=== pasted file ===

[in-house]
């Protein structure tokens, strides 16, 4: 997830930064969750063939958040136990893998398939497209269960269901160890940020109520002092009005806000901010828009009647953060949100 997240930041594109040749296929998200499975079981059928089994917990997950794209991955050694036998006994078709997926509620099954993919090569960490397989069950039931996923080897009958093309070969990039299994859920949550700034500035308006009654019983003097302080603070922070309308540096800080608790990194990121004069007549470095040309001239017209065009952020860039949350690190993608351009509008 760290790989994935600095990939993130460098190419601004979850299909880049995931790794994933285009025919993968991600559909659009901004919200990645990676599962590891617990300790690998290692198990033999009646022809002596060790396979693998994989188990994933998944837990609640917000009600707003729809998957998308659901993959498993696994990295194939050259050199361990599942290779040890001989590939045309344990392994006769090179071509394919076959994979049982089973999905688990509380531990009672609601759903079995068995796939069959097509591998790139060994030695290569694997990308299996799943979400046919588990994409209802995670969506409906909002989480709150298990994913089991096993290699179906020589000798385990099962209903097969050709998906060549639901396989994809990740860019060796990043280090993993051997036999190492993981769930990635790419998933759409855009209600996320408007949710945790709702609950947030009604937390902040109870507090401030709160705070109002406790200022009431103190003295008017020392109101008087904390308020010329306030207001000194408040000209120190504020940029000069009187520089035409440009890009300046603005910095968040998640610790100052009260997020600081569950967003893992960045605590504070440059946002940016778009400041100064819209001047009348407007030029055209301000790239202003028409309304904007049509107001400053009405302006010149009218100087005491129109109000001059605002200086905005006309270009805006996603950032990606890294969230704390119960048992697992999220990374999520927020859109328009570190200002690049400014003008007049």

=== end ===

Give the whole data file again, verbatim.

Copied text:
[in-house]
């Protein structure tokens, strides 16, 4: 997830930064969750063939958040136990893998398939497209269960269901160890940020109520002092009005806000901010828009009647953060949100 997240930041594109040749296929998200499975079981059928089994917990997950794209991955050694036998006994078709997926509620099954993919090569960490397989069950039931996923080897009958093309070969990039299994859920949550700034500035308006009654019983003097302080603070922070309308540096800080608790990194990121004069007549470095040309001239017209065009952020860039949350690190993608351009509008 760290790989994935600095990939993130460098190419601004979850299909880049995931790794994933285009025919993968991600559909659009901004919200990645990676599962590891617990300790690998290692198990033999009646022809002596060790396979693998994989188990994933998944837990609640917000009600707003729809998957998308659901993959498993696994990295194939050259050199361990599942290779040890001989590939045309344990392994006769090179071509394919076959994979049982089973999905688990509380531990009672609601759903079995068995796939069959097509591998790139060994030695290569694997990308299996799943979400046919588990994409209802995670969506409906909002989480709150298990994913089991096993290699179906020589000798385990099962209903097969050709998906060549639901396989994809990740860019060796990043280090993993051997036999190492993981769930990635790419998933759409855009209600996320408007949710945790709702609950947030009604937390902040109870507090401030709160705070109002406790200022009431103190003295008017020392109101008087904390308020010329306030207001000194408040000209120190504020940029000069009187520089035409440009890009300046603005910095968040998640610790100052009260997020600081569950967003893992960045605590504070440059946002940016778009400041100064819209001047009348407007030029055209301000790239202003028409309304904007049509107001400053009405302006010149009218100087005491129109109000001059605002200086905005006309270009805006996603950032990606890294969230704390119960048992697992999220990374999520927020859109328009570190200002690049400014003008007049």